West Virginia Record

Wednesday, September 18, 2019

Rivesville student wins AG's statewide 'Kids Kick Opioids' contest

State AG

By Chris Dickerson | Jun 4, 2019


CHARLESTON — West Virginia Attorney General Patrick Morrisey's office has named a north central West Virginia student as the statewide winner of the Kids Kick Opioids contest, a competition meant to creatively illustrate the devastation caused by prescription painkiller abuse.

Judges selected Karter King of Rivesville Elementary/Middle School in Marion County as the statewide winner. They chose her artwork from entries submitted by more than 3,400 students across West Virginia. The contest has generated more than 9,500 entries since its inception.

The eighth-grader’s winning design whimsically illustrates how opioid abuse ruins lives and warns, “Try them and see, you might NEVER break free!” It will soon appear in newspapers across West Virginia as the Attorney General’s next public service announcement.

“Congratulations to Karter and to all the regional winners,” Morrisey said. “Karter’s creation shows the frightening potential opioids have to ruin a person’s life, not just that of the user but his or her family and loved ones. I urge adults to take to heart the strong message of Karter’s simple design.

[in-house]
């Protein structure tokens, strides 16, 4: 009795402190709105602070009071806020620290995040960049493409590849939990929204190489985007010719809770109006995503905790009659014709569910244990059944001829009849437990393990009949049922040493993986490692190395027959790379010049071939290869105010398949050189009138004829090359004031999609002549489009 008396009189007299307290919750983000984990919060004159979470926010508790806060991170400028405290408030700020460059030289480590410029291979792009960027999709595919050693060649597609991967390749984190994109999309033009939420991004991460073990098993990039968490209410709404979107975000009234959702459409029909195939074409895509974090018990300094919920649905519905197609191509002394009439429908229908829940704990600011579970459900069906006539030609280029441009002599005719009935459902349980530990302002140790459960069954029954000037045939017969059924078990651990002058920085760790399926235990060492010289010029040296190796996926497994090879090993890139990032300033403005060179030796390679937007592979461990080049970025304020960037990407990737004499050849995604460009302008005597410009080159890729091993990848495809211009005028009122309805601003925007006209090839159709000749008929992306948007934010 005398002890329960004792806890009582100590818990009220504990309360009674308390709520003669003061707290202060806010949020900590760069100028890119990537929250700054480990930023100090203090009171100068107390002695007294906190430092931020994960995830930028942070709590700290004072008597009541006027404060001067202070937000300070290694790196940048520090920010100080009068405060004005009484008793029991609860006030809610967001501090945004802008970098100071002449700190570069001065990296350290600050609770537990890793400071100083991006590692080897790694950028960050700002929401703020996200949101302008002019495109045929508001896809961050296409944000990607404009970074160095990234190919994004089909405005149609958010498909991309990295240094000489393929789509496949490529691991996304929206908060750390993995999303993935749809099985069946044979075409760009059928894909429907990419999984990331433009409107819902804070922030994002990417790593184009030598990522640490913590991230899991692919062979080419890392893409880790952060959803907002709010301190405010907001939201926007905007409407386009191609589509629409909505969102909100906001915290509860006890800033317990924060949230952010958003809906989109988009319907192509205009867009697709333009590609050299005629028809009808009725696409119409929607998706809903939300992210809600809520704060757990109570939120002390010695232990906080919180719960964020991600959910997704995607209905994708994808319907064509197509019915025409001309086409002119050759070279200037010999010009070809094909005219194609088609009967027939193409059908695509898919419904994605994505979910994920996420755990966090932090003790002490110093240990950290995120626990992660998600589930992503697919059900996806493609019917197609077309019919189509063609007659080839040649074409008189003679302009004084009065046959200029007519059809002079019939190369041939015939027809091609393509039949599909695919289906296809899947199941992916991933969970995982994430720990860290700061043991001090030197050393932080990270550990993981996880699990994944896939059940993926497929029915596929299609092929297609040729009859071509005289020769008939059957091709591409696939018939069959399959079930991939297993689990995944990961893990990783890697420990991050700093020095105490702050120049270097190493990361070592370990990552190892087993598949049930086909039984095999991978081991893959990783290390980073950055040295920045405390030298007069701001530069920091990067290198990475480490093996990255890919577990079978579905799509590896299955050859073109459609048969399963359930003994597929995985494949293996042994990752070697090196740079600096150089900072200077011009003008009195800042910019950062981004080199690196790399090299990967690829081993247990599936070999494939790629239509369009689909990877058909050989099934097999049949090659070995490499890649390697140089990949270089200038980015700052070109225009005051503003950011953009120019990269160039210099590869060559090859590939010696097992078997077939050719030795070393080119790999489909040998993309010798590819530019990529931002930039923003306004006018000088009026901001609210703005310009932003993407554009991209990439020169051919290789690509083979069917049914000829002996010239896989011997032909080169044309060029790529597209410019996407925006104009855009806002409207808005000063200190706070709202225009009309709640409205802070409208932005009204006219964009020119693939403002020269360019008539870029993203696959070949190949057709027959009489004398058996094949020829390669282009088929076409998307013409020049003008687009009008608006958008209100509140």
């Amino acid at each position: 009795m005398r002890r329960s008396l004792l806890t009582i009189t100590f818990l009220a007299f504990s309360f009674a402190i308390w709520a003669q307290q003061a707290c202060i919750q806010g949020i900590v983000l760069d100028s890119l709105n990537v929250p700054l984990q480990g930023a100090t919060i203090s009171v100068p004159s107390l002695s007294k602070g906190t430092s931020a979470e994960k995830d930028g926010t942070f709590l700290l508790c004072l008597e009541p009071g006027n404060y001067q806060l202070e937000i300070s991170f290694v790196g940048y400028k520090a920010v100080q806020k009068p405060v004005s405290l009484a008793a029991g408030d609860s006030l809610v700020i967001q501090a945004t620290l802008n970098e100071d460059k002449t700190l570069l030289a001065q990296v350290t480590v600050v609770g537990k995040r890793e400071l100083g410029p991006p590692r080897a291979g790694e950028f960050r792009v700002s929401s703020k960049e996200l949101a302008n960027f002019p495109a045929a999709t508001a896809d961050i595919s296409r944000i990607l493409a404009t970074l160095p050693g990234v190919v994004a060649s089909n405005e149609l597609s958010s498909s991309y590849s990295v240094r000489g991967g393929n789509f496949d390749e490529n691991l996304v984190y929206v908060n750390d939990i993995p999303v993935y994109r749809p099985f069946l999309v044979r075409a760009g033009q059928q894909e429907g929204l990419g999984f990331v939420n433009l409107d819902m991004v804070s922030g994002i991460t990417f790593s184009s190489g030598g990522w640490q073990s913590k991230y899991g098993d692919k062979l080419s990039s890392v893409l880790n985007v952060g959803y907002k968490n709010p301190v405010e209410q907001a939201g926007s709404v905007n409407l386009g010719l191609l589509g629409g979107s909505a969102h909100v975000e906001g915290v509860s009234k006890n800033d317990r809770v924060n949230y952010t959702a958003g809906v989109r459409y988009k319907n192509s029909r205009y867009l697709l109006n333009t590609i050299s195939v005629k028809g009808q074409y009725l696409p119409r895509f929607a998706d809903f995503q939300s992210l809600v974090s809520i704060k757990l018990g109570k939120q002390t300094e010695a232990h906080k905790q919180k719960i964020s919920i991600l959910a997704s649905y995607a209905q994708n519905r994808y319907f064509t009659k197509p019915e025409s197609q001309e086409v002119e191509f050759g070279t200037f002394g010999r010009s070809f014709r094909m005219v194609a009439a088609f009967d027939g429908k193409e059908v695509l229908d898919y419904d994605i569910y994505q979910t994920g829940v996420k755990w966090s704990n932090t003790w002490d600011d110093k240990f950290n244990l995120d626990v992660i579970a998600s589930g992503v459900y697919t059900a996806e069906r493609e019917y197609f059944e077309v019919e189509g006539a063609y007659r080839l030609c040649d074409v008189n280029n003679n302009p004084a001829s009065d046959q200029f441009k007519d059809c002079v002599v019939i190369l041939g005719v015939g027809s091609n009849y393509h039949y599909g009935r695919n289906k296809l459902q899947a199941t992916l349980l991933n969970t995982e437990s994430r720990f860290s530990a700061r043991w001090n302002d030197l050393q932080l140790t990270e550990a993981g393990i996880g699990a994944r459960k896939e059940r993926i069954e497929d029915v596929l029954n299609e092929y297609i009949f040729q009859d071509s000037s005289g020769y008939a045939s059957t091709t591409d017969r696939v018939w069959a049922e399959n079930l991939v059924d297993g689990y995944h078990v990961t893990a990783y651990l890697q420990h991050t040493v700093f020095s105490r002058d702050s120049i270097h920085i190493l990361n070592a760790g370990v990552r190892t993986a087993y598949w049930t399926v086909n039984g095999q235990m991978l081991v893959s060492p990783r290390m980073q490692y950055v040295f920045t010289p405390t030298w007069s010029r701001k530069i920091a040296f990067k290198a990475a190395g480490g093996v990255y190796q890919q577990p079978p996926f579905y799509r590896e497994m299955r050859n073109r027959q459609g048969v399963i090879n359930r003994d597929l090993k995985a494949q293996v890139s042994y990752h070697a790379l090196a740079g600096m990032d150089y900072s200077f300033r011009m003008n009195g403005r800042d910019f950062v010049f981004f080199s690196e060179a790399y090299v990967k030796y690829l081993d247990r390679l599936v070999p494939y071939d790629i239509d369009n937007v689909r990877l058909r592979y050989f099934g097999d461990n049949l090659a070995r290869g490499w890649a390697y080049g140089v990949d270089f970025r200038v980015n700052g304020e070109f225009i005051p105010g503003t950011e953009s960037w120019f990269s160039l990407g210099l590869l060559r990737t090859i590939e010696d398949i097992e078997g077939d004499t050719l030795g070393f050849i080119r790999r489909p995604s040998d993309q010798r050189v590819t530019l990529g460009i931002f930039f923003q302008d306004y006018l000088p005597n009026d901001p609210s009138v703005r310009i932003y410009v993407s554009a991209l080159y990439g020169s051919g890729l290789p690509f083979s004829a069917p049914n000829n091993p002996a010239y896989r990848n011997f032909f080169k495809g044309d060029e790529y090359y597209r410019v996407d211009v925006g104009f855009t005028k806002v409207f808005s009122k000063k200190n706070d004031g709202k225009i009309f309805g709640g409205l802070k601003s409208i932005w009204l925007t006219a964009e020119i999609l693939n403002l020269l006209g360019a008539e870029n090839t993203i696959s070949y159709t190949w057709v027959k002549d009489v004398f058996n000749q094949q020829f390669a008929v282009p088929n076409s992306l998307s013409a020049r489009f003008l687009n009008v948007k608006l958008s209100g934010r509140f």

“This year’s entries really showcase the tremendous talent of our elementary and middle school participants. They also underscore the seriousness of the drug epidemic and leave no doubt that our students understand the impact of opioid abuse. Let’s hope their artwork will bring about a new awareness and a renewed commitment to change,” he added.

Judges also recognized Emma Parker, an eighth-grade student at Moorefield Middle School in Hardy County, as statewide runner-up. Her design will appear with Karter’s on the Attorney General’s website.

Judges recognized 49 winning entries from 56 students overall. Karter, Emma and each of the regional winners will have their works displayed at the State Capitol.

The Attorney General received 3,240 entries from 3,422 students at 96 schools across West Virginia – the highest participation since Kids Kick Opioids began. The submissions included a mix of drawings, poems and other designs aimed at promoting awareness.

Kids Kick Opioids represents just one way the Attorney General has sought to combat West Virginia’s drug overdose death rate – the nation’s highest. Other actions include criminal prosecutions, civil litigation, sweeping changes to federal drug policy, multistate partnerships, awareness initiatives and engagement with the faith-based community.

The West Virginia State Medical Association, West Virginia Association of School Nurses and the Capitol Police assisted the Attorney General in judging the public service announcement contest.

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